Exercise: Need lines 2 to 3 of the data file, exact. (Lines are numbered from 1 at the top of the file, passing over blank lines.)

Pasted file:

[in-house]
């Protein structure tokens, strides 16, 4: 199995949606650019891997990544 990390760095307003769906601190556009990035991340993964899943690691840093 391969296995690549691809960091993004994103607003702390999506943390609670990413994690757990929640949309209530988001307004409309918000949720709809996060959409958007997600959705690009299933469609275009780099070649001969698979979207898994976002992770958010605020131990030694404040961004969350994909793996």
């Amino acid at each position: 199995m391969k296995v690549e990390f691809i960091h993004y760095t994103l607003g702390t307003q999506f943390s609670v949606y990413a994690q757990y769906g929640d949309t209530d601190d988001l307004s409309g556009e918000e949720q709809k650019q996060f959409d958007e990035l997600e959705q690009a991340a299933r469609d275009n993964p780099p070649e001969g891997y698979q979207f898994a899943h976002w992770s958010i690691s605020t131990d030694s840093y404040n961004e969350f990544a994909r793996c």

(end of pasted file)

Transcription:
């Protein structure tokens, strides 16, 4: 199995949606650019891997990544 990390760095307003769906601190556009990035991340993964899943690691840093 391969296995690549691809960091993004994103607003702390999506943390609670990413994690757990929640949309209530988001307004409309918000949720709809996060959409958007997600959705690009299933469609275009780099070649001969698979979207898994976002992770958010605020131990030694404040961004969350994909793996």
């Amino acid at each position: 199995m391969k296995v690549e990390f691809i960091h993004y760095t994103l607003g702390t307003q999506f943390s609670v949606y990413a994690q757990y769906g929640d949309t209530d601190d988001l307004s409309g556009e918000e949720q709809k650019q996060f959409d958007e990035l997600e959705q690009a991340a299933r469609d275009n993964p780099p070649e001969g891997y698979q979207f898994a899943h976002w992770s958010i690691s605020t131990d030694s840093y404040n961004e969350f990544a994909r793996c």